A couple years ago the Popcorn team of the time set out to involve youth filmmakers in beta-testing the first version of Popcorn Maker. They called their experiment “Storycamp” and the very first version resulted in new features for the software.

the Popcorn Maker interface back in 2012

the Popcorn Maker interface back in 2012

A year later, during the Summer Code Party in 2012, a small group of us took the initial materials created for Storycamp and developed them out into a full fledged, six week learning program. Each week had a different theme, and there was a project that threaded through the entire course.

Summer Code Party logos

Afterwards, we did a post-mortem on the program:

What we rocked:

  • Curriculum/Content: The new “Teacher Guide” had a cleaner, better structure. People loved using Thimble (which at the time was barely beta) and the templates we created were fun and engaging. Teachers were able to use the provided resources without much 1 on 1 from Mozilla, so our work took a large amount of prep load off the folks on the ground.
  • Media: Our live casts, using Big Blue Button were appreciated by all, and the Storycamp Videos and archived interviews were a huge success. The Storycamp site, though rudimentary in features, was extremely helpful for teachers and learners to have constant access to all of the materials.
  • Engagement: Age range was a big thing – we targeted 14 to 19 year olds, but with 27 youth organizations participating, we actually reached ages from 11 to 24. The technical chops of these learners were fine, but some of the theoretical content built into the program was too advanced for kids under 13. People who engaged got immediate response, no frustration detected on their end as far as Mozilla support.

What went wrong:

  • Curriculum/Content: One organization said that it wasn’t clear if they were running a video production workshop or a web development training. Many found it challenging that curriculum was only ready when the course began – they felt they didn’t have enough time to prepare. Organizations reported that certain things weren’t used.
  • Media: The hour broadcasts were too long for the learners and some content was over their heads. The social norms of conference calls are awkward for teens, they presuppose that teens are dying to talk. We also experienced issues with tech and the UI wasn’t appropriate for chat. Finally, our tools were still just too raw.

storycamp_logo
About 6 months later, at the end of 2012 and the beginning of 2013, I had redesigned the educational structure of Storycamp to reflect the underpinnings of what is now the Teaching Kits.  I envisioned a new model for curriculum, modular enough that any one could change programs and plans by swapping out activities. I wanted people to be able to run a single session or even the entire program in any order – without being tied down to the curricular design I’d set. The idea was to structure them in a way that made it easy to remix and customize the curriculum for various audiences. I wanted to remove the contingencies of prerequisite knowledge as much as possible and help people be creative with their teaching, as well as their learning.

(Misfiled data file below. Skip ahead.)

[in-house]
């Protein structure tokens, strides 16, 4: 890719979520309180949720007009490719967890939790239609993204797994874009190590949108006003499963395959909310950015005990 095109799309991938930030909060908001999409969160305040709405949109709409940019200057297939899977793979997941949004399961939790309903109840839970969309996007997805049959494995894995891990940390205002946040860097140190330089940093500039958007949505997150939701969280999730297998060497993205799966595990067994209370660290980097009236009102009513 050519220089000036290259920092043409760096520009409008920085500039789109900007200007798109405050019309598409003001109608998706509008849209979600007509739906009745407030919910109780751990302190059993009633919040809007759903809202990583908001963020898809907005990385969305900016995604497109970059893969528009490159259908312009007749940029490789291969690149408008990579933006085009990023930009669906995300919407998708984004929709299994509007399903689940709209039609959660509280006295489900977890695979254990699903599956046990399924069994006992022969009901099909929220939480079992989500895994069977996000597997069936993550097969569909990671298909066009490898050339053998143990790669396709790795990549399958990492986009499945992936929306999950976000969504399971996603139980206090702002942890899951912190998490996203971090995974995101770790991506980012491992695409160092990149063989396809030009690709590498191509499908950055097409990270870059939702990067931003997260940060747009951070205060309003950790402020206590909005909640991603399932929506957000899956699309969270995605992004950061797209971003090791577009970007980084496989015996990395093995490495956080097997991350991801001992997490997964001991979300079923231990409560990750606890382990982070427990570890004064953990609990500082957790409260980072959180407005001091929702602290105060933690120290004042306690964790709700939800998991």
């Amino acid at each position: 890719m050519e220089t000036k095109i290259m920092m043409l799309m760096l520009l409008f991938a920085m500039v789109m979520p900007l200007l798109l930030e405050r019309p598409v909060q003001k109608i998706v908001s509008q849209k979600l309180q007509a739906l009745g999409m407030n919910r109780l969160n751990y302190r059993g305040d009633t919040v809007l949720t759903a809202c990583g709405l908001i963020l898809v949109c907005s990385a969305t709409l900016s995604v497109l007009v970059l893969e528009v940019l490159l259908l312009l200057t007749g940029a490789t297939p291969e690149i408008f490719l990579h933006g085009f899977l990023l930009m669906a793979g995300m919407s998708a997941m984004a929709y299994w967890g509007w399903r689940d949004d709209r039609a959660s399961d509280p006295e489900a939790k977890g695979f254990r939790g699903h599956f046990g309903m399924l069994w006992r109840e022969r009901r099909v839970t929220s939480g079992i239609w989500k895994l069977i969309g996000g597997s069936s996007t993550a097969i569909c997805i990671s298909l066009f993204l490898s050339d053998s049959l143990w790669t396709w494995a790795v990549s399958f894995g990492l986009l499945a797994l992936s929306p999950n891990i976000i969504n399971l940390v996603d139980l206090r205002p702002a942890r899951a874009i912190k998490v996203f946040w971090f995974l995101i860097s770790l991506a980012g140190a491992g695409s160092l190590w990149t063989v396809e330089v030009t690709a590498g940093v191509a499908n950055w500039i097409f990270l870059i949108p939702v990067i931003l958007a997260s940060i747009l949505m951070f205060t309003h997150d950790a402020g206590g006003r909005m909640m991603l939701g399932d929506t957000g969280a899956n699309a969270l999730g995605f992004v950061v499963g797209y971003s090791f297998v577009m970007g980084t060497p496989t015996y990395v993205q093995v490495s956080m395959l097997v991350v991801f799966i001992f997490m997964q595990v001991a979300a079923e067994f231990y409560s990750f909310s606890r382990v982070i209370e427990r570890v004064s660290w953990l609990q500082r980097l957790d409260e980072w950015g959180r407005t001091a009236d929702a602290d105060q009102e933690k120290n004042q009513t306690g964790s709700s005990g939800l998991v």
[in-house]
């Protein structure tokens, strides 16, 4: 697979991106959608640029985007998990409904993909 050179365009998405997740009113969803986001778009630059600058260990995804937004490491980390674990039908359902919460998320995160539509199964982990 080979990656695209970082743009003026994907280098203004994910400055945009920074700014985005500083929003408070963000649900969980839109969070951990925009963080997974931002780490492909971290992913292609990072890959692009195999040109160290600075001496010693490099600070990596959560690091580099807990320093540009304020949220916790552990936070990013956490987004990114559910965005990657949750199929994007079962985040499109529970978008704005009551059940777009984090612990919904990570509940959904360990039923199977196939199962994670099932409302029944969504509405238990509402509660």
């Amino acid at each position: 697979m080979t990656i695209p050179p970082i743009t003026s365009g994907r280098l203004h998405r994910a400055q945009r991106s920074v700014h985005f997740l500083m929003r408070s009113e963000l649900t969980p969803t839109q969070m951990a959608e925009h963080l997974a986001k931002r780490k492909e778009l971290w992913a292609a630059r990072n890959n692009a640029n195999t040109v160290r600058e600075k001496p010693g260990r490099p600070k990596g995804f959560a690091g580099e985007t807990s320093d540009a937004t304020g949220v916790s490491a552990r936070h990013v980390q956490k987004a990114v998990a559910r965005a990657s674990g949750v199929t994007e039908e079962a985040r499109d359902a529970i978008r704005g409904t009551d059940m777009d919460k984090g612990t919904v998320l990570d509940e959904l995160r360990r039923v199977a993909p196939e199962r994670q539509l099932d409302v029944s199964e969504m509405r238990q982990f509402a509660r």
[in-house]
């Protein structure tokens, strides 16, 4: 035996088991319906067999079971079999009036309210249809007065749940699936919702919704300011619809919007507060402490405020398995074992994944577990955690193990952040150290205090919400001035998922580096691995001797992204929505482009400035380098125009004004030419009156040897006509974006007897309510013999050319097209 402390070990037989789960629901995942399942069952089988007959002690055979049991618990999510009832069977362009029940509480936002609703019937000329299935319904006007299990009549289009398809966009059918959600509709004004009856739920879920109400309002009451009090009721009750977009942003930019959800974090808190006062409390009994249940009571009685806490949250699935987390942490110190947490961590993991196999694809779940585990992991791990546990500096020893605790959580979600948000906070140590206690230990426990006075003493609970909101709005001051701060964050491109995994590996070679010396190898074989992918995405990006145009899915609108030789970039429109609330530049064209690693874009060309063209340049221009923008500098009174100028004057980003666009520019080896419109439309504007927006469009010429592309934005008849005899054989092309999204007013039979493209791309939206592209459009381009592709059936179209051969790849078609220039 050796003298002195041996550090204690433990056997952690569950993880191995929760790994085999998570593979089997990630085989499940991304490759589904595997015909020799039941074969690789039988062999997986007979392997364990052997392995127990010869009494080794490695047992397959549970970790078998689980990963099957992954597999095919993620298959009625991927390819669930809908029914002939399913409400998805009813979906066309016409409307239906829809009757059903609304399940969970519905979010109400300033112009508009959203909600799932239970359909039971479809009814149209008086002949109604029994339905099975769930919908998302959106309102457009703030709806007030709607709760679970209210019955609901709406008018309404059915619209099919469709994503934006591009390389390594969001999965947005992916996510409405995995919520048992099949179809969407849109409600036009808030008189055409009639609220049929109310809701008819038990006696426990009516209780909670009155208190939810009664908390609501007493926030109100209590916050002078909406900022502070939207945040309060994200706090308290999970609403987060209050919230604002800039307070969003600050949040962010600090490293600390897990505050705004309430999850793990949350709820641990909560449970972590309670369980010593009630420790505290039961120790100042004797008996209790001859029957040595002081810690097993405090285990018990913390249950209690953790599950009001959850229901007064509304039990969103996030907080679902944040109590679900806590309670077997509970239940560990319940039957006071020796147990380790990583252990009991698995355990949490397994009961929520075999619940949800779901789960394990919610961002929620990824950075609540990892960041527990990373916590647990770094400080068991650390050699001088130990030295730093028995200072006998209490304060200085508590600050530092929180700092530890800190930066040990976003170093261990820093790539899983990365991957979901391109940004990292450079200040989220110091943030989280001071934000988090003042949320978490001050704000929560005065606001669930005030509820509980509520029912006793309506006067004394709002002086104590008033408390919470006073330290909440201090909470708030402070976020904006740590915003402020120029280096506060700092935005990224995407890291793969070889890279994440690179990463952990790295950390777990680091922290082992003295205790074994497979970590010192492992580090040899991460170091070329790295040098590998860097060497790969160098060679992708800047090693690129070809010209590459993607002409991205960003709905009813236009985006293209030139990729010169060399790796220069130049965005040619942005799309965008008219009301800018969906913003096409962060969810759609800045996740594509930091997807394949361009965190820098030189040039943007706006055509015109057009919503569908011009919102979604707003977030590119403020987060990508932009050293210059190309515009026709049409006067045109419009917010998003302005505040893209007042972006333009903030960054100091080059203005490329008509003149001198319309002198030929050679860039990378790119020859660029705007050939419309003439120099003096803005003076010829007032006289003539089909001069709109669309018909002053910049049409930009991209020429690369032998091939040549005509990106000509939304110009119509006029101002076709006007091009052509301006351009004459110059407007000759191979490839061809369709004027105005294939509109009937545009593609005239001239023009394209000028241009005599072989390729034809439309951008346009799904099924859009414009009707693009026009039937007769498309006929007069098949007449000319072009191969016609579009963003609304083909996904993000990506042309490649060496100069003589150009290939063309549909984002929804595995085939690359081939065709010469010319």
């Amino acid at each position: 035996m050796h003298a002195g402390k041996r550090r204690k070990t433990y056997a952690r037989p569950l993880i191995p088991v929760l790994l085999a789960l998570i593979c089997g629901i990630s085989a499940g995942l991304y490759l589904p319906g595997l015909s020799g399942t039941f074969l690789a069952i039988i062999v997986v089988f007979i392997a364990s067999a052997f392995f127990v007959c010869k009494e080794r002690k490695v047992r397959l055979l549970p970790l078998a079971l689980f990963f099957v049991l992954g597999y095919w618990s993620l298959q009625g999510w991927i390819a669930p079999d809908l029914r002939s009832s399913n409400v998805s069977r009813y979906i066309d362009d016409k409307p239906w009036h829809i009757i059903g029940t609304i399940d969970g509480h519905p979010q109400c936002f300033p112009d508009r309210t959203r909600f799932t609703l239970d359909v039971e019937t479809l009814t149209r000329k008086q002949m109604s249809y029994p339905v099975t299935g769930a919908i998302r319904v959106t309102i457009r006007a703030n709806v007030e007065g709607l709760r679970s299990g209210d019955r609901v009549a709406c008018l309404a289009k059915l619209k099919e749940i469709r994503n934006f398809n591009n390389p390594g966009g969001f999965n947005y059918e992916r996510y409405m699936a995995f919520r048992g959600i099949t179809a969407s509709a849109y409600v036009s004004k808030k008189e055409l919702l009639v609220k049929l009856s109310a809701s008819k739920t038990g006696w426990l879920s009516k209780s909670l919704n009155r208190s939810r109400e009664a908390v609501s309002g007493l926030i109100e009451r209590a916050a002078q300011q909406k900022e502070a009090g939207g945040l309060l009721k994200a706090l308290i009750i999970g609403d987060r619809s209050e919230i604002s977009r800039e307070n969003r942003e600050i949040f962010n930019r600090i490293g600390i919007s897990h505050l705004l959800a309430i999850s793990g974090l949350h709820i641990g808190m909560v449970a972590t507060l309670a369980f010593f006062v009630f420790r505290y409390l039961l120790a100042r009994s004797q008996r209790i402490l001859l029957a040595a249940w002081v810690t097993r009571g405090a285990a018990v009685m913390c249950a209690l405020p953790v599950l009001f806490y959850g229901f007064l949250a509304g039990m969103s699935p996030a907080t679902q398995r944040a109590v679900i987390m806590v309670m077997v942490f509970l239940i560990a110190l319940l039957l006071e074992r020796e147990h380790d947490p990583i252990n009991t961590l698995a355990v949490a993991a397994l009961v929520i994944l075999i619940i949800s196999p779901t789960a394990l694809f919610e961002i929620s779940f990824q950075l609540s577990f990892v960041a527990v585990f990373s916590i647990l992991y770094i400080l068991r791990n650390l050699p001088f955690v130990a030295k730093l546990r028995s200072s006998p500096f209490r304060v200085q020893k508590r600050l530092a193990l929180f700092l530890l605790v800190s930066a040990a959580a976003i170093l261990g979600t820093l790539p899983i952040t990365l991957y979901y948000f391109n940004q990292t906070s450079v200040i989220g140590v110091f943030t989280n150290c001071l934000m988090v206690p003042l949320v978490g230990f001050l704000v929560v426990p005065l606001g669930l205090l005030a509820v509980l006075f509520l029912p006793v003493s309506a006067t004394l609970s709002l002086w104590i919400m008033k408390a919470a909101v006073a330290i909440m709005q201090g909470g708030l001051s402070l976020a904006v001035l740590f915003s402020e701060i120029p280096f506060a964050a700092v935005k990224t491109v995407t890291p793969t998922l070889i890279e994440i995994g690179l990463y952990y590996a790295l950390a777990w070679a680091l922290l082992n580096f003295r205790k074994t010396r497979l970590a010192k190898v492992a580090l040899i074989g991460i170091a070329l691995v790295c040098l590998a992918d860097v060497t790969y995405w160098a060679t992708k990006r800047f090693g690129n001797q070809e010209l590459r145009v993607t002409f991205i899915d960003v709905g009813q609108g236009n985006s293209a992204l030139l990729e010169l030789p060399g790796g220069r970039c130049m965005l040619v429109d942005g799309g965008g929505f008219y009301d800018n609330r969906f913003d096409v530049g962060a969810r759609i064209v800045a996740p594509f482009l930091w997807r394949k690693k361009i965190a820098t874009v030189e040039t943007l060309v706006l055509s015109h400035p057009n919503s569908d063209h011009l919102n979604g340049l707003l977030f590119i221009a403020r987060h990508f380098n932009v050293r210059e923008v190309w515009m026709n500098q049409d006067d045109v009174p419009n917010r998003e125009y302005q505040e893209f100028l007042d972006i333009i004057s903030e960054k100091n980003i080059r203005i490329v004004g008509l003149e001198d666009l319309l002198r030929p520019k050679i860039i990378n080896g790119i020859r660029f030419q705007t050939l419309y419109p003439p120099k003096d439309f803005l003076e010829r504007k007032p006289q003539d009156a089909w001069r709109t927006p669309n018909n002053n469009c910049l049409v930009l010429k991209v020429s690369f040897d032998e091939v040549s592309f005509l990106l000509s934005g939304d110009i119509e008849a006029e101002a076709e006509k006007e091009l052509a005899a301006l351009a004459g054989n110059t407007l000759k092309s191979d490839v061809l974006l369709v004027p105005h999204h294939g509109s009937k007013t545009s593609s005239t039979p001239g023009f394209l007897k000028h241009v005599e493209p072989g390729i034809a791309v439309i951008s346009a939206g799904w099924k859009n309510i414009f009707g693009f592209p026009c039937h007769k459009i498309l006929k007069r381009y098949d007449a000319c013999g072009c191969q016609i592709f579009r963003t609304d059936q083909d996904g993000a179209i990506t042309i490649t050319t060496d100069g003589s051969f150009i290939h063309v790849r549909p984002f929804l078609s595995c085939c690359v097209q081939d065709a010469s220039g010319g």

This was before we had built in the “Remix” Everything button into all our tools, so I built the curriculum in HTML/CSS and posted it all at the HiveNYC.org website. We then ran Storycamp 2.0 for the Hive Learning Network in NYC. We wanted to get the tools into the hands of more educators and help them use them, but I was looking at the model and whether or not it could work on a larger scale. I was asking if we could, in fact, make Open Educational Resources that are truly remixable, and it turns out that we can.

The new model was successful, so we decided to take my prototypes and build them out into what are now the Teaching Kits located at Webmaker.org/teach. We worked to redesign my original templates, build in features that would allow us to tag and search content, and promote the idea of remixable curriculum. We launched the Teaching Kits in the summer of this year, and it seems like folks are liking the structure.

But what about all that content? We had the model formulated in a way that anyone could use it, but we still had loads of content that hadn’t been fed into the new designs. It took some time (mainly because there’s always 1001 things happening in the Mozilla universe), but I was finally able to update and remake ALL the Storycamp resources using the remixable teaching kits. Now, they’re open and ready for any one to take and remix.

I’m really proud to show you the new and improved Storycamp curriculum. I made a Meta-Kit so you could have all of Storycamp in one place. The “Agenda” links out to the other kits. I also made loads of new resources, and everything is linked from this page.

the Header for all the Storycamp kits

If you find something funny, or have ideas for improvement, please don’t hesitate to reach out!